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BEIRUT (Reuters) - Supporters of Lebanon's Iran-allied Shi'ite group Hezbollah chanted "Death to the Saud family" as their leader railed against Sunni-led Saudi Arabia on Saturday in a sign of deepening hostility towards the U.S.-allied kingdom.
Speaking on Ashura, the day on which Shi'ites commemorate the death of Prophet Mohammad's grandson, Hezbollah leader Sayyed Hassan Nasrallah listed the Saudi leadership alongside traditional enemies Israel and the United States.
His armed group is an important player in the struggle playing out across the Middle East between the conservative Sunni Muslim-led government of Saudi Arabia and the Shi'ite Islamist government of Iran.
Thousands of its fighters are in Syria to support President Bashar al-Assad, taking part in a new ground offensive also backed by Iranian forces and Russian air strikes against insurgents who have received Gulf Arab backing.
The Saudi-Iranian rivalry is also playing out in Yemen, where Riyadh is leading a military intervention to try to restore President Abd-Rabbu Mansour Hadi's government and fend off what it sees as creeping Iranian influence.
Nasrallah condemned what he called the "U.S.-Saudi aggression" against Yemen. Thousands of black-clad supporters responded "Death to the Saud family! Death to the Saud family!". The chant is mostly reserved for Israel and America.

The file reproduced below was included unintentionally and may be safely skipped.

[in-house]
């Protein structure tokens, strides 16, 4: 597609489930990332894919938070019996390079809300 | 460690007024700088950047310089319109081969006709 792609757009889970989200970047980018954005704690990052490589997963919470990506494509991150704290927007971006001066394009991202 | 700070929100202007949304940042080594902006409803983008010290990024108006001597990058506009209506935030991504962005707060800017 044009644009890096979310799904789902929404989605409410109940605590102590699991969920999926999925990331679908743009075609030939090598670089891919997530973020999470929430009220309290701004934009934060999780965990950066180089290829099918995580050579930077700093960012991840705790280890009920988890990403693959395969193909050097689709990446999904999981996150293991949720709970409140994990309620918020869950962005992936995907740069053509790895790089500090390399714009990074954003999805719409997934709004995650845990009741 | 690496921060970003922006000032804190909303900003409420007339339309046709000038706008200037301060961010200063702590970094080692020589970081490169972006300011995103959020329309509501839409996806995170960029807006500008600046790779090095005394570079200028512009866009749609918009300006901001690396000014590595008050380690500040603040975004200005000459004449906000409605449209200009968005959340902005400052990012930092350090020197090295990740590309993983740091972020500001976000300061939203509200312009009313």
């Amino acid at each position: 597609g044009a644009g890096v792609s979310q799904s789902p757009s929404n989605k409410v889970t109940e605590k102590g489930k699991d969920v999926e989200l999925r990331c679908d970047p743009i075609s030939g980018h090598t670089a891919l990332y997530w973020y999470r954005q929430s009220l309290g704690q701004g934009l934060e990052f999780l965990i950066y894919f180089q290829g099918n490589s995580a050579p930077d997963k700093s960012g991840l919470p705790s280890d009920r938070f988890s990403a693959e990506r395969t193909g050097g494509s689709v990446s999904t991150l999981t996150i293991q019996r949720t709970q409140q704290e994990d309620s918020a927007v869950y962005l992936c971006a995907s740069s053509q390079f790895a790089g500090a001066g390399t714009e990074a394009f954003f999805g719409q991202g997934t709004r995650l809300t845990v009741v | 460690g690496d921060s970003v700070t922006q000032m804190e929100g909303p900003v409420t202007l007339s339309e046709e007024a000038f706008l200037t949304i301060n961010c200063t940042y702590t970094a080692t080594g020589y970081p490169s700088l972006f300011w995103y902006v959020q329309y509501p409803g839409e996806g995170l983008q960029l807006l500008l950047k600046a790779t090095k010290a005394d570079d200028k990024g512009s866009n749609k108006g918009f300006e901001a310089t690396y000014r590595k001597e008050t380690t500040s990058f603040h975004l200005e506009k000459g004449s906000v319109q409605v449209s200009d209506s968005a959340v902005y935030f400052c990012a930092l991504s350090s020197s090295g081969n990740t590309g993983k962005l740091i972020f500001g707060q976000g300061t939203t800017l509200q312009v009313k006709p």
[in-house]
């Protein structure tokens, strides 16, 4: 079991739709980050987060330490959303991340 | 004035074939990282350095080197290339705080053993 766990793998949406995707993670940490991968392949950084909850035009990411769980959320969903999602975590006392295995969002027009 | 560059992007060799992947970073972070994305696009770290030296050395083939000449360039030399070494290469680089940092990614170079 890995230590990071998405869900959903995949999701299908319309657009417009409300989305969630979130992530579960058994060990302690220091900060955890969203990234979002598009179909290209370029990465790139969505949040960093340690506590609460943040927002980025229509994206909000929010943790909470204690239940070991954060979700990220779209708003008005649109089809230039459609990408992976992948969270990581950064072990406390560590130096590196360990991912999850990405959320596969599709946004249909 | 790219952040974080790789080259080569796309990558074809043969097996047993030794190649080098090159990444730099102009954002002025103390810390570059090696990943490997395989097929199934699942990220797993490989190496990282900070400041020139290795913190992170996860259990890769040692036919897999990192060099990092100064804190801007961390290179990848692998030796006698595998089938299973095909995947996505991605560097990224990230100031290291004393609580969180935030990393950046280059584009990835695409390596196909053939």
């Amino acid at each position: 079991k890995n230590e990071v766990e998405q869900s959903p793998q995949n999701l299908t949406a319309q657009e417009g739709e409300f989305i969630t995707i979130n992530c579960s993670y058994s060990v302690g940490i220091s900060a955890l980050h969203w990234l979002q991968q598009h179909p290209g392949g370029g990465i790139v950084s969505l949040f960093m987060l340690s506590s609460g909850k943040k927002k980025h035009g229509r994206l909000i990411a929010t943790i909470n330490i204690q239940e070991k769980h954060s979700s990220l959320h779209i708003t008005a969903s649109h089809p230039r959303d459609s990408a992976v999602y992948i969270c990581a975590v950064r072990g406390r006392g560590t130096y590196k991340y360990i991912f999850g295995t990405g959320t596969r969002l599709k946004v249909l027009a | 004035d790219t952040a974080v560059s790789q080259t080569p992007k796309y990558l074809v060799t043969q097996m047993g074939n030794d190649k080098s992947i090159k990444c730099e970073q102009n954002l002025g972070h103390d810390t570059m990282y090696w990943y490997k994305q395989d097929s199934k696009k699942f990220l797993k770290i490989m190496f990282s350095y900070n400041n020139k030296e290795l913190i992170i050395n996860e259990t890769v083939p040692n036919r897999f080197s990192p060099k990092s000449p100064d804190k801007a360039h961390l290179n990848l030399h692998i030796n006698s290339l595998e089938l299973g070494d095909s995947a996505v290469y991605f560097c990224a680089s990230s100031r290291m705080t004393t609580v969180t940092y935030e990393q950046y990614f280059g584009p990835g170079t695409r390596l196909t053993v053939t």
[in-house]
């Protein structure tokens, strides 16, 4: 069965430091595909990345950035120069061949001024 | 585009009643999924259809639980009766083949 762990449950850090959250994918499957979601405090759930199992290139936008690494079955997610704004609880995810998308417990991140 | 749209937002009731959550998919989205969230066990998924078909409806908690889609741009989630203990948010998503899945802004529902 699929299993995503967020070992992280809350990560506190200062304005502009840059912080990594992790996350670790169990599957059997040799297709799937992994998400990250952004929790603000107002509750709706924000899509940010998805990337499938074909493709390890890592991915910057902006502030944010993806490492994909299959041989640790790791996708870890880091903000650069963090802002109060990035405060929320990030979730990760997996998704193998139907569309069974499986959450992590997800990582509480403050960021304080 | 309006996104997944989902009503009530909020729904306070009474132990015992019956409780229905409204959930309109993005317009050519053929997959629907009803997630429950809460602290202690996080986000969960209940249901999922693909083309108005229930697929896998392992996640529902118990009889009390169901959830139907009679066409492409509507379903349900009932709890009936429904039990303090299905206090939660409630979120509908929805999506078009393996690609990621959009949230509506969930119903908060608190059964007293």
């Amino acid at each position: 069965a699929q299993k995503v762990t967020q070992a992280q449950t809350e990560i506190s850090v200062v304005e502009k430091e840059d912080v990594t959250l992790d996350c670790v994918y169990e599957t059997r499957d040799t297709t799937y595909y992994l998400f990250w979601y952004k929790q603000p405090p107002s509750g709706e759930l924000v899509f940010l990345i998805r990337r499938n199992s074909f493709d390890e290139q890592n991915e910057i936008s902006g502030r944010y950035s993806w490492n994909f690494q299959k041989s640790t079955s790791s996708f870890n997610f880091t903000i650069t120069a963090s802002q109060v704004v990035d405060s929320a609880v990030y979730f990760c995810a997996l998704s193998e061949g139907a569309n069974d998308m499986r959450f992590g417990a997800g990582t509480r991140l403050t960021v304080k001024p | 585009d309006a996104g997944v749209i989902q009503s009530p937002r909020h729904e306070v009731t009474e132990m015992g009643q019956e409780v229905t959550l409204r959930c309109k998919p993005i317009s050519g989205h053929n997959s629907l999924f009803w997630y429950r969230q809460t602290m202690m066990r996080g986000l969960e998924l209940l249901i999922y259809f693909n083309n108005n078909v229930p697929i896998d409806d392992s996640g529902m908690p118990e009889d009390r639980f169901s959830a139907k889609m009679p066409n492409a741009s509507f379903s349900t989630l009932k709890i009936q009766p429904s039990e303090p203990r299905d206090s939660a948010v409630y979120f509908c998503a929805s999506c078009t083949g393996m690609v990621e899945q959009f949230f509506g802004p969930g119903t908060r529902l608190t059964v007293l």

On the war in Syria, Nasrallah forecast victory for Assad and his allies. "Syria will not fall," he said.
Tens of thousands of Hezbollah supporters marched through the Shi'ite southern suburbs of Beirut. Some beat their chests in a show of self-punishment over the failure of Muslims to help in Hussein in battle against the Islamic ruler at the time, Yazid.
Nasrallah, who for security reasons typically speaks via video link, delivered the speech in person, the second day in a row he has appeared to address supporters. Security was tight in the area. Roads were closed to traffic.
Lebanon has also been an arena for Saudi-Iranian rivalry between Hezbollah and its Christian and Shi'ite allies on the one hand, and a rival alliance led by Sunni politician Saad al-Hariri, who is backed by Riyadh, on the other.
Nasrallah warned rival Lebanese politicians against waiting for Saudi Arabia and Iran to broker an end to a standoff that has paralyzed government and prevented the election of a new president.
"Don't wait for Iranian-Saudi dialogue. Matters in the region are getting more complicated," he said. "Don't await an American or Western initiative. Lebanon is beyond the concerns of foreign states. Lebanon is today left to its leaders."
Writing by Tom Perry; Editing by Raissa Kasolowsky